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APPLICATION OF DYNAMIC MODELING TO ASSESS IMPACT OF TRANSIENT VARIATIONS ON DENITRIFICATION PERFORMANCE OF UPFLOW CONTINUOUS BACKWASH FILTERS

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In order to meet very low nitrogen limits, denitrification filters are often designed conservatively to account for variations in actual operating conditions that may impact performance. Under full-scale conditions, the filters can be exposed to significant changes in loading rates due to diurnal variations, wet weather events, and upsets in upstream processes at the wastewater treatment plant (WWTP). Accounting for these variations is an important component in the design of WWTPs to meet “limit of technology” (LOT) level nitrogen and phosphorus limits. Review of industry-standard textbooks for wastewater treatment plant (WWTP) design reveals that design guidance for packed-bed denitrification filters is largely empirical and has not advanced much in the past 15 years. Although some of the commercially available wastewater process simulators contain a fixed-film module, these fixed film models have not been applied industry-wide for design and evaluation of denitrification filters.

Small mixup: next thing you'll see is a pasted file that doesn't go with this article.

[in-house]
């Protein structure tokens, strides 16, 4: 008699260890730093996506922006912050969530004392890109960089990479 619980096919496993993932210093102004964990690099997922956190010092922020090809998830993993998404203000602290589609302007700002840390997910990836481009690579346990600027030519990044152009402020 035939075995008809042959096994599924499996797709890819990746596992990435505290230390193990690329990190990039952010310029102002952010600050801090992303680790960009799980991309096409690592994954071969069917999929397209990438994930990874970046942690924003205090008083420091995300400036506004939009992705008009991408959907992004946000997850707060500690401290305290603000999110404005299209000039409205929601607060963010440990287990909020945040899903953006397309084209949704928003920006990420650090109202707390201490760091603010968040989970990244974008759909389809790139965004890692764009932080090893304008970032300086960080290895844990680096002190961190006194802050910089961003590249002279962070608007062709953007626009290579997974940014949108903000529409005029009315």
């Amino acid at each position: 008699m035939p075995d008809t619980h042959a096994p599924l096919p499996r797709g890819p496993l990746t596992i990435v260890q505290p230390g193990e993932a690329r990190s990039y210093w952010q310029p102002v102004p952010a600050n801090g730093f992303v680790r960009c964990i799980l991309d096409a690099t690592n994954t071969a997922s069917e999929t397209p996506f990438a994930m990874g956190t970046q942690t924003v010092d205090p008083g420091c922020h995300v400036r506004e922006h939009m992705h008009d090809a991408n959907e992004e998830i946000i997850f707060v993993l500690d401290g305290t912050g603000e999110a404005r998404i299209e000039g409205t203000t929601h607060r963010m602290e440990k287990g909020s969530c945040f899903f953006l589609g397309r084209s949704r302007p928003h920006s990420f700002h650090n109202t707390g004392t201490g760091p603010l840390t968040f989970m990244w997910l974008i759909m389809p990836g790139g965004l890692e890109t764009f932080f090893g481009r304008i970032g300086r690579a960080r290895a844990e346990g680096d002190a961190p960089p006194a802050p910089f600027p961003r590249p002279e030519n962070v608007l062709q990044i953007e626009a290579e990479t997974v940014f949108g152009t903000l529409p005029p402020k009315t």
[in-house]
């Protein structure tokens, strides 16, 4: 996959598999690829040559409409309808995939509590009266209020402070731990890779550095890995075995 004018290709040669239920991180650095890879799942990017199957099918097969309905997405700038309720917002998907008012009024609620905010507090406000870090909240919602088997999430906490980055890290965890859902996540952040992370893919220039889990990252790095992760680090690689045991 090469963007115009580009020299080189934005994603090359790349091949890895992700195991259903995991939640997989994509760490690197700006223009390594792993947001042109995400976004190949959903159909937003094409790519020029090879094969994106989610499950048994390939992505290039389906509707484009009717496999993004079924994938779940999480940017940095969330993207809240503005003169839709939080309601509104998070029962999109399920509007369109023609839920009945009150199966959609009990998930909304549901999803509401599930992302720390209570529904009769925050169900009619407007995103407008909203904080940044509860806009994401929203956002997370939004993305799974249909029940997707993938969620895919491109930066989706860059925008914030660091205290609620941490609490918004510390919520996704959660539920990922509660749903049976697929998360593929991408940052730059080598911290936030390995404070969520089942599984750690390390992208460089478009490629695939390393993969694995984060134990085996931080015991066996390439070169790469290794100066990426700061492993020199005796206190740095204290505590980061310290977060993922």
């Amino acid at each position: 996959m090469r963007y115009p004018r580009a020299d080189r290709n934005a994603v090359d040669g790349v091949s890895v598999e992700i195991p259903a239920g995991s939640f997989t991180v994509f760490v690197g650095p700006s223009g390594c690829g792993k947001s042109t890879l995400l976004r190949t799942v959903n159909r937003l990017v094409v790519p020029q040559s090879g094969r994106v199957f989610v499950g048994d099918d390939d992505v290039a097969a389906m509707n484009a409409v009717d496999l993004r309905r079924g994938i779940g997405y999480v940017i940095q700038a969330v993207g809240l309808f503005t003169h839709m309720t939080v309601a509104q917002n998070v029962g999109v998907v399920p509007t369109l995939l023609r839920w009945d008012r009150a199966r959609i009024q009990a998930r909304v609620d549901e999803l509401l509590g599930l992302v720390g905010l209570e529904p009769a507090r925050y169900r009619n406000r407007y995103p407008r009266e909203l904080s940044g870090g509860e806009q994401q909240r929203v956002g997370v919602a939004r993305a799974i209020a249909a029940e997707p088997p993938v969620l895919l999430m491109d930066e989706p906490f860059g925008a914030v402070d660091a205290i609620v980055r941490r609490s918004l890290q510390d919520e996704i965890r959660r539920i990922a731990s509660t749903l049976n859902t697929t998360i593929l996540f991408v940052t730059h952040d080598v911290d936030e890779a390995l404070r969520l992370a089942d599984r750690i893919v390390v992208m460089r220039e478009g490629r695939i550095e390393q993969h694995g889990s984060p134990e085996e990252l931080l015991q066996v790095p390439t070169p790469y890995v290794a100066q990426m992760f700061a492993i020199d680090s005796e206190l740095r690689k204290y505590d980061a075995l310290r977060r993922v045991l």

To help develop and test the response of the model for upflow continuous backwash filters, a comprehensive set of data depicting operation under a variety of conditions is required. From November 2004 through March 2005, pilot testing of upflow continuous backwash filter (UCB) for tertiary denitrification and phosphorus removal was conducted at the Hagerstown wastewater treatment plant. The testing program included operation over a range of hydraulic and nitrate mass loading rates, moderate and cold weather operation, and with and without chemical phosphorus removal. The response of the filters to spike loads of nitrate and solids, and wet weather flows was also tested. A nutrient analyzer was used to capture multiple nutrient data points each hour over an extended period. This paper develops a calibrated process model for the Hagerstown pilot testing using the GPS-X software.
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Document Type: Research Article

Publication date: 2007-01-01

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